Intrepid vintage inventors
Oct 11, 2017 | by Becky Oeltjenbruns
It’s easy to get excited about today’s inventions – shiny and sleek smartphones, electric cars, robots that clean our floors. It’s all so buzzy and marketed with techno beats, luring us to reach for our wallets. But what about the list of amazing vintage inventions? They may seem dusty compared to their 2017 counterparts, but in their time, they were revolutionary. Without the fearless development of these ideas we wouldn’t have the shiny new inventions we enjoy today. So let’s get to know a bit more about the inventions and the intrepid vintage inventors behind them!
Next time you look to the stars, I want you to think of a name. Not Neil Armstrong, not Galileo Galilei, but Beatrice Hicks. She may not be as famous as these two juggernauts of pop culture, but her contributions are arguably just as mighty. Her gas density sensor was a foundational component for our fledgling space travel program. Beatrice’s invention measured the actual amount of gas, rather than reading pressure as other devices of the day. Beatrice’s system was used in the Apollo moon missions and her patent (number 3,046,369 for the trivia fans out there) is referenced in development & research projects to this day! In addition to this ground-breaking device that allowed us to reach for the heavens, she also developed a suite of sensors that measured pressure levels, alerted the pilot when speeds exceeded structural safety ranges, and flow rates for different liquids.
Beatrice focused her efforts on business-critical developments for the space and transportation industries. Her cavalier spirit can be traced back to her academic days – she was one of the first women to achieve an engineering degree. Beatrice graduated with her bachelors of science in chemical engineering in 1939, followed by her masters ten years later. She gave back to her community, supporting fellow women with a passion for engineering, co-founding the Society of Women Engineers.
The former architect in me got quite excited about this next inventor – Augustine Sackett. You don’t know it, but most likely his invention is at the center of your home and office. I’ll give you three guesses…. drum roll please… drywall. Augustine’s first prototype called Sackett Board, dramatically reduced the time needed to finish a home. In the late 1800s this product helped support a building demand in a young country looking to heal. Augustine was working hard at college, but his studying was derailed by the Civil War.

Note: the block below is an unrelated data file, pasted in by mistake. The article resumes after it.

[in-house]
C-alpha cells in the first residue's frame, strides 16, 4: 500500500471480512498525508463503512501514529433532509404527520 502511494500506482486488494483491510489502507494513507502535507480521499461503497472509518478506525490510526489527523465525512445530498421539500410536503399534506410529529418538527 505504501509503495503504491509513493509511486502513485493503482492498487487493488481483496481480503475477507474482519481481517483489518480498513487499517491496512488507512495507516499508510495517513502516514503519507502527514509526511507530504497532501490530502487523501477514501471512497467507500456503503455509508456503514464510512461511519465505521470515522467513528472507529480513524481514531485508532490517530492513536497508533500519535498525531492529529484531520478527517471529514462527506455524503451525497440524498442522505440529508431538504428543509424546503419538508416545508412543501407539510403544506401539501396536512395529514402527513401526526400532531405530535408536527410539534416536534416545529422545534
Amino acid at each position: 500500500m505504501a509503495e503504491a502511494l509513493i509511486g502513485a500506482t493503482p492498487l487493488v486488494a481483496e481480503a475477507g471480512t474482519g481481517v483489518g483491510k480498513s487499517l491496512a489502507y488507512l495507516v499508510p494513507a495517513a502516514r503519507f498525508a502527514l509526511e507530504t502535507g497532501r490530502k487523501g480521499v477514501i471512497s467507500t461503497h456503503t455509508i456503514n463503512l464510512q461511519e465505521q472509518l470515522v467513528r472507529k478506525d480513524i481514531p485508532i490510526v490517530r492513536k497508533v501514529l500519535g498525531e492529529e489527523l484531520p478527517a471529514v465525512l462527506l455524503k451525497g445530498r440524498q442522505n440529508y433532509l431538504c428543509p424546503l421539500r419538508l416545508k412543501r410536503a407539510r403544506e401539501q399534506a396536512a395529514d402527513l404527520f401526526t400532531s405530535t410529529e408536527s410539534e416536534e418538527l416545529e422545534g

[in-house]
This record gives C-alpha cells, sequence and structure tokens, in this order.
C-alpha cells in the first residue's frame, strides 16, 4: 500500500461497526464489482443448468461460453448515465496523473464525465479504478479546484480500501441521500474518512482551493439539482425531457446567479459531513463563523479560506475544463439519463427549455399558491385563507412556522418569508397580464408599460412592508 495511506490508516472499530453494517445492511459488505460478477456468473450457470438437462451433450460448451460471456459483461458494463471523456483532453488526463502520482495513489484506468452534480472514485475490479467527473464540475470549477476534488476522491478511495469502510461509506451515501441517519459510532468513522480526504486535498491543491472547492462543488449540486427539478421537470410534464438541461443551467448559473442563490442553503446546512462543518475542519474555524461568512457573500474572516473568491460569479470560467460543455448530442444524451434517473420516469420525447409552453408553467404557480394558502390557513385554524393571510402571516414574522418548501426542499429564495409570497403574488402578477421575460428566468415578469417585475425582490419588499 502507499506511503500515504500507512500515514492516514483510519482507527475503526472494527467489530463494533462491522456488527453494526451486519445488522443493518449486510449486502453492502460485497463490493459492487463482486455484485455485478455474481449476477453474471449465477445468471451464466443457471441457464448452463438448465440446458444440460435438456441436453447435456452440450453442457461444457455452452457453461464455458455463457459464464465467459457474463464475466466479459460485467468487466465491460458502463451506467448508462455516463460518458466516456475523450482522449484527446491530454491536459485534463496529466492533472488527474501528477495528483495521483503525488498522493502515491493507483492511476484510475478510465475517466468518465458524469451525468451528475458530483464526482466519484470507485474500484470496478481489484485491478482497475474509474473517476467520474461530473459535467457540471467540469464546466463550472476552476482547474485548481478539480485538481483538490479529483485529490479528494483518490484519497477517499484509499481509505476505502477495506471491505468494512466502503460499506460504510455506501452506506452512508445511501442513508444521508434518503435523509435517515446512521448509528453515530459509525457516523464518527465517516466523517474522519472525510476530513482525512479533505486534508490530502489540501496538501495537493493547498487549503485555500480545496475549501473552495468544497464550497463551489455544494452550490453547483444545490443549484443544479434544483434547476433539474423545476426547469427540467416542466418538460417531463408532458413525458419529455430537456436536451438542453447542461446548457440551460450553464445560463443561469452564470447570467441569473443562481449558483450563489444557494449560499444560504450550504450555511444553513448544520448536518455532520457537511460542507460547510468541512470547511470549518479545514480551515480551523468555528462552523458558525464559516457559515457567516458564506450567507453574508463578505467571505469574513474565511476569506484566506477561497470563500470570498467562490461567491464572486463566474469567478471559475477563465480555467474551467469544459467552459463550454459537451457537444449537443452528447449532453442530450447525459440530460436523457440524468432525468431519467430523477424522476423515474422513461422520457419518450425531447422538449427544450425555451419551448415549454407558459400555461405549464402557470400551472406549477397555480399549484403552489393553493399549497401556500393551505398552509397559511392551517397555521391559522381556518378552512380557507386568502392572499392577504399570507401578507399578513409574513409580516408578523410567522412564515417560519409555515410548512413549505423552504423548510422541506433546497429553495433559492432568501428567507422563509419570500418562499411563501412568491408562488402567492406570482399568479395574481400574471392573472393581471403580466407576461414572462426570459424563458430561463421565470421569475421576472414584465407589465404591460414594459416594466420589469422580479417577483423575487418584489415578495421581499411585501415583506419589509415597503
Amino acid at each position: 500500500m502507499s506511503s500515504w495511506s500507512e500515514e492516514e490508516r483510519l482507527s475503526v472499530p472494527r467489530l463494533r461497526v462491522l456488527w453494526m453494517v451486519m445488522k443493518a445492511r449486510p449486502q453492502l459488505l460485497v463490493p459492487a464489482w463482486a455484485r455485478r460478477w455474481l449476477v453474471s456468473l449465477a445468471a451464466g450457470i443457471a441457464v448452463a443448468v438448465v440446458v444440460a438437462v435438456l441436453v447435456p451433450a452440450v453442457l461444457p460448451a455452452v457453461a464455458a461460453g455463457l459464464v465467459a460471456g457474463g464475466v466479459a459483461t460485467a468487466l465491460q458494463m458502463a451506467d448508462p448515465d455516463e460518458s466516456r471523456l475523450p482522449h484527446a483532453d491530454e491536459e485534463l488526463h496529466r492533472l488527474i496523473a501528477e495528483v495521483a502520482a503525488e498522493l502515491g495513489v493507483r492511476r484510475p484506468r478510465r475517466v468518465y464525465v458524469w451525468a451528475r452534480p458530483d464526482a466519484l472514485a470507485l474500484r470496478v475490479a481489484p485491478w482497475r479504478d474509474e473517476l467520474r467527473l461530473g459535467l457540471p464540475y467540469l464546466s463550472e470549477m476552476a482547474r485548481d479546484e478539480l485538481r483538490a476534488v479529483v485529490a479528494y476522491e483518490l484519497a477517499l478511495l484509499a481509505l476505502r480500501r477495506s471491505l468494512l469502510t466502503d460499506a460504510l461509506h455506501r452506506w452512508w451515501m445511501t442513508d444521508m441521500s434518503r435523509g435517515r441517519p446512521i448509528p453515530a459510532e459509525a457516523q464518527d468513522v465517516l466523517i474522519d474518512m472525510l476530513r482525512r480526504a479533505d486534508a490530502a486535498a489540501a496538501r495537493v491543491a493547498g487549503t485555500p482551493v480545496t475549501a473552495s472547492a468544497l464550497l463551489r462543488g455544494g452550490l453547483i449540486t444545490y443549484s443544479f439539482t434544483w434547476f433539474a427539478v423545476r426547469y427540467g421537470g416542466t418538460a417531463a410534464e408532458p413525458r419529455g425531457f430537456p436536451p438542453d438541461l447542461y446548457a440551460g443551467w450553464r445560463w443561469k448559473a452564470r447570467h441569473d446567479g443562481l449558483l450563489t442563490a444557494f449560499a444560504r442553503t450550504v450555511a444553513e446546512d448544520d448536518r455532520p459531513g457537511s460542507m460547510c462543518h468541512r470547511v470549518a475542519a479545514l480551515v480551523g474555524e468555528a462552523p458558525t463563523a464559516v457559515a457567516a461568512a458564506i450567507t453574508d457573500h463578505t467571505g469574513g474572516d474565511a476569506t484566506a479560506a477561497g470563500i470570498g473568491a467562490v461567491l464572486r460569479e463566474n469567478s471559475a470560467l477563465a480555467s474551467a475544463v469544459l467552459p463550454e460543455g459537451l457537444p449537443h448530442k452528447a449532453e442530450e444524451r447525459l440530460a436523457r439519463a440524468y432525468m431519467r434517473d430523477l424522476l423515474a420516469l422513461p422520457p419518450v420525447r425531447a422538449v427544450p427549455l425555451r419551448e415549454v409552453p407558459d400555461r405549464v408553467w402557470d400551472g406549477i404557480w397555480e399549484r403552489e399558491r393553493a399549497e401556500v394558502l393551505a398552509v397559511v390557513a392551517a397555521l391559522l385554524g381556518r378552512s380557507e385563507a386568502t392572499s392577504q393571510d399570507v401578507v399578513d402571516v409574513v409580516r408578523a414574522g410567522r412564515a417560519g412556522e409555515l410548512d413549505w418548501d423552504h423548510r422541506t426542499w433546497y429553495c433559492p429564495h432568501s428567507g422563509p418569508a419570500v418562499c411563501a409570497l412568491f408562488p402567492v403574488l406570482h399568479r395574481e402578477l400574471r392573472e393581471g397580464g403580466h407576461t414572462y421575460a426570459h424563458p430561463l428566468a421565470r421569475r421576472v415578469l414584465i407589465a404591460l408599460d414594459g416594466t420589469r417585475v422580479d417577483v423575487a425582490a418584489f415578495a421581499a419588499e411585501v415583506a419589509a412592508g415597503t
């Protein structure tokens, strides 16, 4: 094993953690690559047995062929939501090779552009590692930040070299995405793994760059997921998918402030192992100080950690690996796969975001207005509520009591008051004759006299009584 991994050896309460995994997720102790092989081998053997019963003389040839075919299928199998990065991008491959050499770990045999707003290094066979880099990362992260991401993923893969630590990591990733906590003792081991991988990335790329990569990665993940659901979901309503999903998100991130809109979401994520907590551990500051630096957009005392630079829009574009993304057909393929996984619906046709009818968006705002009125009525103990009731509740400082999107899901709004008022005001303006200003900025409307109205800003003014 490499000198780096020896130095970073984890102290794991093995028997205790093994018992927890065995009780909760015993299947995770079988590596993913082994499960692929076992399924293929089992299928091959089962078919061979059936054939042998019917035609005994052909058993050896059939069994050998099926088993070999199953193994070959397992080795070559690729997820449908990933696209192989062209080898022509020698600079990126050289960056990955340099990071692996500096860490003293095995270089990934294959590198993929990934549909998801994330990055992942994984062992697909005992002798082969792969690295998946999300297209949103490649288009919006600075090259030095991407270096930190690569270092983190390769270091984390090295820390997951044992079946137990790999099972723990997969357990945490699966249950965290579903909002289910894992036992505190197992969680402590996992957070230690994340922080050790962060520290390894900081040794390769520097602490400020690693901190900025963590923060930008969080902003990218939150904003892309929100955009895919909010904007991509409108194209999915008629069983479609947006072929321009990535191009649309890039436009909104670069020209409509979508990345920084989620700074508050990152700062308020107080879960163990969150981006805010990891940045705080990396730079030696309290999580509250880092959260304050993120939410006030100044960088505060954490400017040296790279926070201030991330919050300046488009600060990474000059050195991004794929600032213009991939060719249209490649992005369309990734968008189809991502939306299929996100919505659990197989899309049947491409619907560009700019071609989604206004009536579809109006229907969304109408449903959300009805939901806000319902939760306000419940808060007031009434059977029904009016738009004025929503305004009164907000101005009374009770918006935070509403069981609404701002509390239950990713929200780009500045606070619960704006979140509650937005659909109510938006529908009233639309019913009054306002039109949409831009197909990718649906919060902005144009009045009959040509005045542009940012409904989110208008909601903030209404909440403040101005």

After his time in the US Navy, he settled in the big apple and began inventing. The board Augustine created meant that construction workers could get walls finished in a day (versus the multi-day process of wet plaster). As the decades past, drywall continued to evolve and improve. It was the go-to construction material in WWII during a material shortage. And just as it was used to rebuild the country after its own conflict, it built the homes of returning GI’s – bringing healing to a new generation.
Healing is a direct focus for our next inventor – Earle Dickson. A cotton buyer for Johnson & Johnson, his idea created our modern day band-aid. The original design included cotton gauze with adhesive strips. The first band-aids were actually each handmade and were over a foot long. In time, manufacturing processes improved and the size decreased… making them a bit more user-friendly. Eight years after his initial patent, he was promoted to the board of directors in 1929. Earle continued to invent and rose to the level of vice president in 1932. That initial design grew to be a $30 million industry in the early 1960s.
We’ll wrap our tour of this year’s hall of fame vintage inductees with another female scientist. So far we’ve met inventors who address our dreams in far-off places, who address our dreams at home, who address our health, and now an inventor who addresses them all. Allene Jeanes graduated a year ahead of Beatrice, getting her degree in organic chemistry.
A known innovator in her field, she started working on a blood plasma substitute. Her developments had an immediate impact on the battlefield. Always wanting to learn more, she started working next with xanthan gum. Its use was approved by the FDA in the late 1960s and is seen in a variety of uses: from gluten-free foods to makeup and fuel. What a range! Needless to say Allene’s work didn’t go unnoticed. She received the coveted Federal Woman’s Service Award from President JFK in 1962. These inventors are just the tip of the iceberg – everything we interact with today stands on the shoulders of intrepid vintage inventors. I find it pretty inspiring to follow this narrative through our history – from random, happy accidents to focused determination – we’re a plucky group of thinkers. So, dear reader, what do you think the future holds?